19. Feeling drained after a long ride but you knew it was from a day of hard work and perseverance.
  20. Cycling demands your mind, body and soul so it makes you so strong in every way: physically, psychologically and spiritually.

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    Freakshow: Descending Mountains

    Freakshow: Descending Mountains

    Endless adventures, unlimited miles and climbing mountains.

    Those are the reasons why I love cycling.

    The mild seasons in Vancouver makes it such a great city for cyclists, which conveniently allows us to cycle all year round— I know I do and the hundreds of cyclists I ride by on my commute to work every day. Sometimes I count just for fun and I get up to at least a hundred cyclists even on cold, rainy days… that really makes me thrilled! On the days where I don’t hit 100, I’ll extend my route by a few blocks so I can ride by more cyclists… I think I may have an OCD cycling-problem or too much time on my hands…

    With year round riding comes many dangers: trying to stay off the bike when you should probably think about cross-training or forcing yourself into recovery rides rather than fast centuries as the sun rises …or looking for tall mountains to climb in the morning fog before riding blissfully into the office. And then there are the physical dangers such as black ice during the icy winter months and the slippery cement paired with limited visibility in the pouring rain and fog. But that’s all child’s play.

    The one thing I really despise about cycling is descending mountains in any season that’s not summer. Is it sad that my dream is to be able to climb mountains in the winter and then have a chauffeur to drive my bike and I down? I get anxious thinking about descending in the cold due to past experiences… but I find myself doing it over and over anyway. Our “real” summers in Vancouver last less then 3 months where we can comfortably ascend and descend our many local mountains in shorts and a short-sleeved jersey.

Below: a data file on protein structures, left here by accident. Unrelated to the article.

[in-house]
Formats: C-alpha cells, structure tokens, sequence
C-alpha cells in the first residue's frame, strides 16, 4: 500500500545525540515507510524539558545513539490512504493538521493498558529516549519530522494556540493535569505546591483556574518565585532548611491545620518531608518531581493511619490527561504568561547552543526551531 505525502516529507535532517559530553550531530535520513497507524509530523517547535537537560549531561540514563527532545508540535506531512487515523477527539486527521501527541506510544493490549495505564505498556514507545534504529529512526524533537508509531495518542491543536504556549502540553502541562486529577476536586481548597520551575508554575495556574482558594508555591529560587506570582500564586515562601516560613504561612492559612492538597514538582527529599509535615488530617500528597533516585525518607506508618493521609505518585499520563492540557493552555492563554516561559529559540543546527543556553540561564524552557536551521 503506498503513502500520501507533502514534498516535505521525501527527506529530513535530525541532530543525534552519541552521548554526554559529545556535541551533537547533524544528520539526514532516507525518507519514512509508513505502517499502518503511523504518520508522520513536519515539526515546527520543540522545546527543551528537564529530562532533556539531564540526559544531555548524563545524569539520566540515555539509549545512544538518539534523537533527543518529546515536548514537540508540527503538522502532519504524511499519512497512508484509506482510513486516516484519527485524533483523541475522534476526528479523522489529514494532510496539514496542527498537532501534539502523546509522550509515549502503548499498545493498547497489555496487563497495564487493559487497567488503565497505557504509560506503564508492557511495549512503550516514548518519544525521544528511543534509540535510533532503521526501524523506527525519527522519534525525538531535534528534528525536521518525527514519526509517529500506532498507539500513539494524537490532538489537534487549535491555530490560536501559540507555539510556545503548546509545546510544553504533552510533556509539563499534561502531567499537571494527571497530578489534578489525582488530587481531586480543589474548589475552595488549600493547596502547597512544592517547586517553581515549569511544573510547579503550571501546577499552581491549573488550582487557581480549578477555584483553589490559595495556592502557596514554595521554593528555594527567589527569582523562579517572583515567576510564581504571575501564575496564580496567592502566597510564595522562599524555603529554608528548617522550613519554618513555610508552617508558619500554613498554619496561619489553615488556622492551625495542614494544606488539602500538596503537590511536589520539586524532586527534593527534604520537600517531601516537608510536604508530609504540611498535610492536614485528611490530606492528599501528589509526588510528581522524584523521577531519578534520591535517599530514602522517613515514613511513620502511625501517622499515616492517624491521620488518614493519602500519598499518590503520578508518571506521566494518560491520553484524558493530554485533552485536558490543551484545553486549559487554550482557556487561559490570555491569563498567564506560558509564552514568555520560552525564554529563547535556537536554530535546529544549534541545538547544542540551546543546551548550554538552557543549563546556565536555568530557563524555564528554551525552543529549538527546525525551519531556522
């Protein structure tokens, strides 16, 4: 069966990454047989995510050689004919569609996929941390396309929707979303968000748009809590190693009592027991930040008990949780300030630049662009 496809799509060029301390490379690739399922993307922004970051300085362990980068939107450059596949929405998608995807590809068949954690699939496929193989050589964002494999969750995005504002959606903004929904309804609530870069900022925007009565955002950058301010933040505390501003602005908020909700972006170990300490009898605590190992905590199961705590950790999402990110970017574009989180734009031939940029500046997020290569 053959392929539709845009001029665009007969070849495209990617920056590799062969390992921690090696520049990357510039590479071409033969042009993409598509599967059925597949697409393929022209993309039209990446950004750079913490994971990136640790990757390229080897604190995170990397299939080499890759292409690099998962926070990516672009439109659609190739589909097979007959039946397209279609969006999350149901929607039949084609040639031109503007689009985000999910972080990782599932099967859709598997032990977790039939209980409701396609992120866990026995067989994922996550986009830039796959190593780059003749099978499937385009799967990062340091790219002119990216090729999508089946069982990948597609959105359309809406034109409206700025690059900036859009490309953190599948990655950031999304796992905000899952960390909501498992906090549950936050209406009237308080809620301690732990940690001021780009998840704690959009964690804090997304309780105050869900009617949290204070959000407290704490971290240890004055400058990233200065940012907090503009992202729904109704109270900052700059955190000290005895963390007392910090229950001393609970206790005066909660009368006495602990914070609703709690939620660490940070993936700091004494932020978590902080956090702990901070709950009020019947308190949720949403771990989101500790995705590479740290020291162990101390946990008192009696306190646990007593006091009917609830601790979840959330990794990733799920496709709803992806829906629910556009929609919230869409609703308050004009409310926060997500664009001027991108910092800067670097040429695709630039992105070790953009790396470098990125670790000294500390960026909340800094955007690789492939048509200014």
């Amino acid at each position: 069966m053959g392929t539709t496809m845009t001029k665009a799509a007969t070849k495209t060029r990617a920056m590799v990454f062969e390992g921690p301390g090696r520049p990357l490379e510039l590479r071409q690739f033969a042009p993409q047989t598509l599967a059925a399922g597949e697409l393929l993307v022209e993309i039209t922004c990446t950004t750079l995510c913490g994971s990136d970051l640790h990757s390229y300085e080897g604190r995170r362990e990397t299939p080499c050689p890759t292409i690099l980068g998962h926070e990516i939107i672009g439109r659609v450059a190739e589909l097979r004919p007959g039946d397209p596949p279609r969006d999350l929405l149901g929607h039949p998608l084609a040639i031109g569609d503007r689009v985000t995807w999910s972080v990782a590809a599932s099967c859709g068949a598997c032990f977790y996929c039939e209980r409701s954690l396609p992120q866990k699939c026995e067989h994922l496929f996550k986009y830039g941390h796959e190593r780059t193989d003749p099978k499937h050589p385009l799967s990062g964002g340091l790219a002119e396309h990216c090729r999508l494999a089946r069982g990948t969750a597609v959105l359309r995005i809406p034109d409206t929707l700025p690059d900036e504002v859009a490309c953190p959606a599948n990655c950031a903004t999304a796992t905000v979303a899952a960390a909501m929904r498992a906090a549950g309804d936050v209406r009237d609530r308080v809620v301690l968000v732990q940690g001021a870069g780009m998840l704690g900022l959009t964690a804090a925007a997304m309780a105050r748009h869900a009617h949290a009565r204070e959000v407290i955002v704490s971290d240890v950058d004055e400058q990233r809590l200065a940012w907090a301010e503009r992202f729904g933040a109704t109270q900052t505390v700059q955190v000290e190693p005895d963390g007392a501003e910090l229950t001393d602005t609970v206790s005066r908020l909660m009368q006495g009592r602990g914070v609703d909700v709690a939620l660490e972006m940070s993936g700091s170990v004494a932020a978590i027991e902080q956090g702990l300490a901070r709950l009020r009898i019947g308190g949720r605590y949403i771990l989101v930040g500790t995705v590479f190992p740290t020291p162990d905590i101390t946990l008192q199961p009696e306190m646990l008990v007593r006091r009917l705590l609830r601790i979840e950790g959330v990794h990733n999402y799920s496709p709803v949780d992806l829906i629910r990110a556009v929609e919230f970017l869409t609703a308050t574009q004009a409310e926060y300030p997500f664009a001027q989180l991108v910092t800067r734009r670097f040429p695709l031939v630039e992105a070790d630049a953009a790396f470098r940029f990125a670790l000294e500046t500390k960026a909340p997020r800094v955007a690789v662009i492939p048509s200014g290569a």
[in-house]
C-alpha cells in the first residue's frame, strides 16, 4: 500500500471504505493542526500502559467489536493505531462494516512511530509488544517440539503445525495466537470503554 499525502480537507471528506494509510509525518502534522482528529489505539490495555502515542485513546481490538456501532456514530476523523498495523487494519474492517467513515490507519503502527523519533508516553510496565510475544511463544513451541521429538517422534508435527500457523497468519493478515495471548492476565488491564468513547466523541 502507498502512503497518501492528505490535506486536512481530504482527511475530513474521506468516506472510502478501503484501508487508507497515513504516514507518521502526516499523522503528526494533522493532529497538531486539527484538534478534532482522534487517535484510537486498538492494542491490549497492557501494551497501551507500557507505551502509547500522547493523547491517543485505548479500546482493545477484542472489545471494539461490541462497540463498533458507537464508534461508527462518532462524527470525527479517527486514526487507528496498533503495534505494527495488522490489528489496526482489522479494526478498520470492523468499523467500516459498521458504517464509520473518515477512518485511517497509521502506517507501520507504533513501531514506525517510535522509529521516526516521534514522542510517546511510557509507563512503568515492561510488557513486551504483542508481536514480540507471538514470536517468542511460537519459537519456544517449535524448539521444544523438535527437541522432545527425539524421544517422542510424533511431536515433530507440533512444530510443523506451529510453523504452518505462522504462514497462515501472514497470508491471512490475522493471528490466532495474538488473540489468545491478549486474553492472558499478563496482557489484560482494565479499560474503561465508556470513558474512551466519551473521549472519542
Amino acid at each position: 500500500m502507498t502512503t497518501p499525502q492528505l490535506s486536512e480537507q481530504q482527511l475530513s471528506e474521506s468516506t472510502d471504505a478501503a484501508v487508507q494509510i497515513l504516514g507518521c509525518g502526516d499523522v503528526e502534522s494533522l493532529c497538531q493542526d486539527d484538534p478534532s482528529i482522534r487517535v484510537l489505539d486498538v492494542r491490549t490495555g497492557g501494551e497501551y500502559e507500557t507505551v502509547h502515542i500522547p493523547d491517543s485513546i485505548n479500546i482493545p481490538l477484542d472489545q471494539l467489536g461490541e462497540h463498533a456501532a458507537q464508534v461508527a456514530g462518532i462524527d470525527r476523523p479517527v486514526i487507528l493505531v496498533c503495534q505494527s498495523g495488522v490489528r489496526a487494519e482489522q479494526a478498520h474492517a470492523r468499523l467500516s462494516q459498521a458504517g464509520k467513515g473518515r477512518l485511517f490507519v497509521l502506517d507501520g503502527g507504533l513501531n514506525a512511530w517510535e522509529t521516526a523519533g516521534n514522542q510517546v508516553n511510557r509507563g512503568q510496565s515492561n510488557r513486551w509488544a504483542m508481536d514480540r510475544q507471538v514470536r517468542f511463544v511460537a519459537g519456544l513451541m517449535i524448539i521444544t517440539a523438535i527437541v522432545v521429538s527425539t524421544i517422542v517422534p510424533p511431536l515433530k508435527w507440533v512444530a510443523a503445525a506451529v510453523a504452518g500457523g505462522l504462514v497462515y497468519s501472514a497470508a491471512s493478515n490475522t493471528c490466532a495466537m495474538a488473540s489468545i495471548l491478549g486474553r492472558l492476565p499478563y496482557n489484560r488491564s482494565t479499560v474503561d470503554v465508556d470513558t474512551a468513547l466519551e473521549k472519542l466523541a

The rest of the year, don’t you dare forget your merino base layers and to stuff your jersey pockets with extra wind-blocking gloves, jackets, scarves, booties and whatever you can squeeze in there because you are definitely going to suffer (times a billion)!

    I Fucking Love Fitness

    My extra wind and water proof thermal jacket looks just as cute as my pink Rapha waterbottle!

    Have you ever descended a mountain in a shit-storm of snow, rain and hail? The deceiving sun would keep you in the dark from freak storms that would suddenly roll in once you arrive at the top. The feeling of trepidation will undeniable when you realize the only way down is by bicycle so you have no choice but to suck it up and ride.

    Getting to the top is optional. Getting down is mandatory.